As also already noted, Sentinel is a free program, supplied by Uniden, for the database scanners. For the P2 series (325P2 & 996P2) you would need to either create a file manually, or use a file that someone near you might offer to share. While you can manually program any of these scanners using the keypad, it's much quicker, and less confusing, to use software for these scanners. FreeSCAN can program either the 325P2 or 996P2 units as long as you do not need any DMR or NXDN systems entered. If you need those system types, then use either ProScan or ARC. These are not free, but they do have a 30 day free trial period where you can decide which one you prefer. My preference is ProScan. For the P2 series scanners, you would find a premium subscription to RadioReference well worth the cost That allows you to import exactly what you want from the main database. ProScan handles the P2 scanners, as well as the x36HP & SDS series. There are two separate ARC software packages, one for the P2 scanners, a different one for the database scanners (x36HP & SDS series). ProScan is a $50 licensing fee, with free updates as features are added or refined. Besides programming, ProScan includes logging of activity as we;ll as virtual control. The ARC software packages have two versions: Basic, about $40, only handles programming. If you wish to have logging & virtual control capability (in addition to programming) then you'd need the "Pro" version, about $70. These also have free program updates.
 

ScannerSK

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I also would agree with RaleighGuy.

Simulcast problems are extremely location specific. If using a scanner, other than one of Uniden's SDS series scanners, you may be able to find a spot in your residence where one of the x36HP or P2 series scanners may work.
Just for some clarification, I drove around for over 1 hour on my test drive and the SDS100 and BCD436HP worked nearly identical in all spots on my local active to very active simulcast radio system in Weld County, CO which can be a real challenge at times to receive. During my drive, I had the same police and fire channels enabled in both scanners using the stock antennas supplied by the manufacturer. My drive included everything from stopping at traffic lights to driving into valleys to driving upon elevated locations to driving near multiple strong radio towers. Most of the time both scanners were receiving this simulcast system equally as well. Sometimes one would decode slightly better than the other however not to any appreciable difference where one stood out as a clear winner. There was nothing dramatically better in the reception of the SDS100 over the BCD436HP. The only difference I noted was that the SDS100 recovered quickly in areas experiencing strong RF overload when repositioned whereas the BCD436HP would remain deaf to the control channel of the trunked system, as if it was off the air, even after the scanner was repositioned multiple times. Removing the stock handheld antenna from the BCD436HP and putting it back on would often enable the BCD436HP to once again begin decoding the control channel. It's almost as if what the SDS100 is doing is resetting the non-linearity experienced by the RF front-end section of the receiver during strong RF overload, similar to removing and reinstalling the antenna. Other than this one exception, there was no appreciable difference between the two radios when monitoring a busy and somewhat difficult to decode simulcast system on an over 1 hour drive. The SDS100/200 claims to be superior on simulcast systems but after my live experimentation (between the SDS100 and BCD436HP) this is just a bunch of hype and many are getting suckered into paying hundreds more for something that really does not perform any better in reality.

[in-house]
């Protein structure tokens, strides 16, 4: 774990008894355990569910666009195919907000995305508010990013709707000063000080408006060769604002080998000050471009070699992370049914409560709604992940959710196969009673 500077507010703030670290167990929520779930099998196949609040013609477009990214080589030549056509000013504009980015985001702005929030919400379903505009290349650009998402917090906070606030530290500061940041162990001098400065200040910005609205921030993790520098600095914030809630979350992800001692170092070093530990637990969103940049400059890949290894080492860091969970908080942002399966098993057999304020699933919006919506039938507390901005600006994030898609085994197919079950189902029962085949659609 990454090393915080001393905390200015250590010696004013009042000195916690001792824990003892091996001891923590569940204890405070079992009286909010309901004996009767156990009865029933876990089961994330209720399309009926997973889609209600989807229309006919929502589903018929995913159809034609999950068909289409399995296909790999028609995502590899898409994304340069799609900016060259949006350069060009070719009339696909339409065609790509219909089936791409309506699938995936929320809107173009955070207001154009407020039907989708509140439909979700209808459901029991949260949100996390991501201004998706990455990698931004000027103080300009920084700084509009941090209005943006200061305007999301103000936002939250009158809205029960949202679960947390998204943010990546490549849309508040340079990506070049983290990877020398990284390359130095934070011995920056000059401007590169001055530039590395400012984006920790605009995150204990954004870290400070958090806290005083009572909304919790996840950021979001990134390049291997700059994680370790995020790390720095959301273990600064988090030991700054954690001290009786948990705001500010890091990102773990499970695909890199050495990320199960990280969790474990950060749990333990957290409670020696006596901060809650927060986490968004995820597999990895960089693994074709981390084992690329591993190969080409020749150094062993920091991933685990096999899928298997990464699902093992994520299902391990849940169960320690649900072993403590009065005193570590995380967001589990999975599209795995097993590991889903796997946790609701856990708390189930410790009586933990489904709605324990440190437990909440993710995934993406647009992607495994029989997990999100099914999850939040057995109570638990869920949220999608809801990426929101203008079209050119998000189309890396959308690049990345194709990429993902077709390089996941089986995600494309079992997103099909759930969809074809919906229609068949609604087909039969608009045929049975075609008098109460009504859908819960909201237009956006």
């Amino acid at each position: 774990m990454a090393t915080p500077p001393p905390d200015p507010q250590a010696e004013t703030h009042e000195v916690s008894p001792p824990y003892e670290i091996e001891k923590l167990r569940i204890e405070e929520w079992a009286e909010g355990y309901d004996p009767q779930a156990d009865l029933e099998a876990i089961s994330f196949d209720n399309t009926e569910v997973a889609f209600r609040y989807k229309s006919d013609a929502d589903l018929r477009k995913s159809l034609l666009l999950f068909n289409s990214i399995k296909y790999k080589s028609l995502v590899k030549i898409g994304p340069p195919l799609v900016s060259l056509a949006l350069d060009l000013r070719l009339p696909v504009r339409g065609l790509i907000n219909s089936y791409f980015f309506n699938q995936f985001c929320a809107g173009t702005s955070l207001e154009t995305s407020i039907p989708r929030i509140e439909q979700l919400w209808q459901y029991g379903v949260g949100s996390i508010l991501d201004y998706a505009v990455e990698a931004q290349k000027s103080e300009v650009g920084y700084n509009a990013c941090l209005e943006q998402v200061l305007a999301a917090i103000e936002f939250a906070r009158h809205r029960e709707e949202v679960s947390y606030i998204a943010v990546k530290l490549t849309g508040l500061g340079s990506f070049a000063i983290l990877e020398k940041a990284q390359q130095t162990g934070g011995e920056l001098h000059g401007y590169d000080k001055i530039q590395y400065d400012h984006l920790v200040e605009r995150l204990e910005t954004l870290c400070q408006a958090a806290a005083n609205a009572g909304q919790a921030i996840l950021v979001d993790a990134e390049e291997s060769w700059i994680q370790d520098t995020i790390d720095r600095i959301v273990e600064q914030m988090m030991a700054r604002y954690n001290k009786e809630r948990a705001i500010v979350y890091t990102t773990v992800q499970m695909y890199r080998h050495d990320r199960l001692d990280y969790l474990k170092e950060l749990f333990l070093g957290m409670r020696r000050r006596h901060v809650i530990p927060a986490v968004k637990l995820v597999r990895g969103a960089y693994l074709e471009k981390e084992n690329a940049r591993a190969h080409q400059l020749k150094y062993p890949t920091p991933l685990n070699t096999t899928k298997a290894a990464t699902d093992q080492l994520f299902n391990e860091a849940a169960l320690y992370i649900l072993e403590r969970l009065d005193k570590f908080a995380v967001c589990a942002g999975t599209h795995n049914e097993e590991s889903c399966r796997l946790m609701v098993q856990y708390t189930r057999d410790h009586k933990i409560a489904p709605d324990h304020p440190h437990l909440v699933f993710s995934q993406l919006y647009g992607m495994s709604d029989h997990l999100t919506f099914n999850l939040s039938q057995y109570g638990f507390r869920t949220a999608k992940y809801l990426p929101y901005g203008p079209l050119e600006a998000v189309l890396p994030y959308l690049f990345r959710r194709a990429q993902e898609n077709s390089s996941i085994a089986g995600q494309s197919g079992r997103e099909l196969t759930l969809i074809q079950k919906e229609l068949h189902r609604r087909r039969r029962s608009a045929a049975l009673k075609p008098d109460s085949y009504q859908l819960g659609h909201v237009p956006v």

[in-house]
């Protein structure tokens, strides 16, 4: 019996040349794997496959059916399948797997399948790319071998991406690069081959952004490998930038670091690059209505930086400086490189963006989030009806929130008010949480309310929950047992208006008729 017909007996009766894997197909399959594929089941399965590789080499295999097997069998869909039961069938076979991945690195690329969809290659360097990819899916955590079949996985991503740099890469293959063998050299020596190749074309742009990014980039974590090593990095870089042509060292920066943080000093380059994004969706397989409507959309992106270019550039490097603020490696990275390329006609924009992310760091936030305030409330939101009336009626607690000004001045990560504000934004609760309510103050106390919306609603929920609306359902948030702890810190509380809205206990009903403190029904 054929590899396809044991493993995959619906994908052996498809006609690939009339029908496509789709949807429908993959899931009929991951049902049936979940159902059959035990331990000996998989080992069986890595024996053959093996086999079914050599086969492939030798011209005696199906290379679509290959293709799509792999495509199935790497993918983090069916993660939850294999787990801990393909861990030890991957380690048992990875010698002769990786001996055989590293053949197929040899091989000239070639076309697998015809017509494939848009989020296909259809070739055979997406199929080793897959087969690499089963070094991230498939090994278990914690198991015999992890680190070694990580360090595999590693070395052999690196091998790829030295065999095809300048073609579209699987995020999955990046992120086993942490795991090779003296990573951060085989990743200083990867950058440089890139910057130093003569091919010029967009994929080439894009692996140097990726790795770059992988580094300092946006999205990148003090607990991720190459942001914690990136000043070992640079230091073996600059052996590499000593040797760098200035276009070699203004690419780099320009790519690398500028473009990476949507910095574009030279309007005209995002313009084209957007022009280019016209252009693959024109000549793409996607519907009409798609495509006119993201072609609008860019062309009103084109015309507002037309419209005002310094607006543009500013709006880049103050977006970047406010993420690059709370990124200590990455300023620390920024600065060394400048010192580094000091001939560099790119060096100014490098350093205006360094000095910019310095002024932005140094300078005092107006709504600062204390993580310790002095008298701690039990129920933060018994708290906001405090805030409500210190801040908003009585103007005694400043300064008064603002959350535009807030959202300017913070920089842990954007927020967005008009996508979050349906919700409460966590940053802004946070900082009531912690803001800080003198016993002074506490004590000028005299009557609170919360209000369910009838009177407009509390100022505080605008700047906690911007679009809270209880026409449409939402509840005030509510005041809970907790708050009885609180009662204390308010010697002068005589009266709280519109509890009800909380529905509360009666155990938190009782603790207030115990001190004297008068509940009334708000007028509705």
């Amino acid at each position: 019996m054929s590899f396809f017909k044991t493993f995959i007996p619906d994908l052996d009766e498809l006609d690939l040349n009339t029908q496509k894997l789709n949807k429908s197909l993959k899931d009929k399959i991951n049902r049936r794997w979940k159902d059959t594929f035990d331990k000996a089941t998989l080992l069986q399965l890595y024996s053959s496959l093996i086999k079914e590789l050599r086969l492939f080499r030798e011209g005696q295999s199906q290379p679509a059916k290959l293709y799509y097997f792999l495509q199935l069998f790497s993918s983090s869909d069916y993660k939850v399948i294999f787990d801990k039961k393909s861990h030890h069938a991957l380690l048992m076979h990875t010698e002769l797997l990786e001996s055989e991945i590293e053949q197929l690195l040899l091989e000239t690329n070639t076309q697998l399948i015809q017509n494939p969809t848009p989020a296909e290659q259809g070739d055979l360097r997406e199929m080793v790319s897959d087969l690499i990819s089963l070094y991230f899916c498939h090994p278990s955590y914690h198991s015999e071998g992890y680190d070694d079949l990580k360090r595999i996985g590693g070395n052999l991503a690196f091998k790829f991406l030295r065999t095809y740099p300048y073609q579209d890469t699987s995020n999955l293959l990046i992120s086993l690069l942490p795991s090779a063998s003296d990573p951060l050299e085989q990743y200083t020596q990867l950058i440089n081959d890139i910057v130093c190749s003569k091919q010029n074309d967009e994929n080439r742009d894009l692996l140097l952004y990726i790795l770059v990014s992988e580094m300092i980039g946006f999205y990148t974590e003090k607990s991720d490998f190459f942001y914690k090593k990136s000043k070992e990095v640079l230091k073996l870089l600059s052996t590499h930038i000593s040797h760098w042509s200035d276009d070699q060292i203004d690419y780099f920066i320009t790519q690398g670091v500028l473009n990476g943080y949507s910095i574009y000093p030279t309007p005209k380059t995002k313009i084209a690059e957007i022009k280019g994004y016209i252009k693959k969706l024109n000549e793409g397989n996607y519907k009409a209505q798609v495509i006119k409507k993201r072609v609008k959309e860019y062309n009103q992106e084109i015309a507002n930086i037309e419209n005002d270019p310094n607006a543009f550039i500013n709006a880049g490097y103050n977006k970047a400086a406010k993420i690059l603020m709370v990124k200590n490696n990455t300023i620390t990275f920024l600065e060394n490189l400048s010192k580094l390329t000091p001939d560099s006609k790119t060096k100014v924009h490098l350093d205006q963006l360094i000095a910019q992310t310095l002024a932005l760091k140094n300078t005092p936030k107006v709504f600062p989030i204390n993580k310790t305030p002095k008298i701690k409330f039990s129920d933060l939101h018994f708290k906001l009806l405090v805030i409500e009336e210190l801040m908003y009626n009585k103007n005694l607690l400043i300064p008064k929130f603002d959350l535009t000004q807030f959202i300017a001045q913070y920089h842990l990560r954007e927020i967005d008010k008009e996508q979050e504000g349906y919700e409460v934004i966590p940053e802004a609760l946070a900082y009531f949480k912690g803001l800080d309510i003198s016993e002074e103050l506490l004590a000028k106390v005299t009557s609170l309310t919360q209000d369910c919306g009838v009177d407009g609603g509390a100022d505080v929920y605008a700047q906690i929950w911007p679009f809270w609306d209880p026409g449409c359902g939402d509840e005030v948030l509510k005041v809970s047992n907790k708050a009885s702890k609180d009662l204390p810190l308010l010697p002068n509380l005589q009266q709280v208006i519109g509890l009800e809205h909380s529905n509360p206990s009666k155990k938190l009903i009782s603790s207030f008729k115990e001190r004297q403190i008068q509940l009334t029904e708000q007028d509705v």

I can only report my personal results. Take this with a grain of salt if you prefer but understand I conducted this experiment to determine whether one scanner actually performed better than the other or not. I did not care one way or the other. I just wanted to know for future reference and to decide which scanner to keep on hand. If the SDS100 had actually decoded noticeably better on my test drive of my local active simulcast system, I would likely still own one today. Anyone can perform a similar test and your results may be identical to my results or possibly different.

Again, there is one exception. If a person is located in a large city or other very rich RF environment, the front-end of the BCD436HP may frequently overload causing the control channel to temporarily stop being received/decoded altogether. In such an environment, the SDS100 should definitely work better as it can recover from this overload situation much more aptly. Otherwise, my testing shows they both receive equally as well on an over one hour test drive.
 
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hiegtx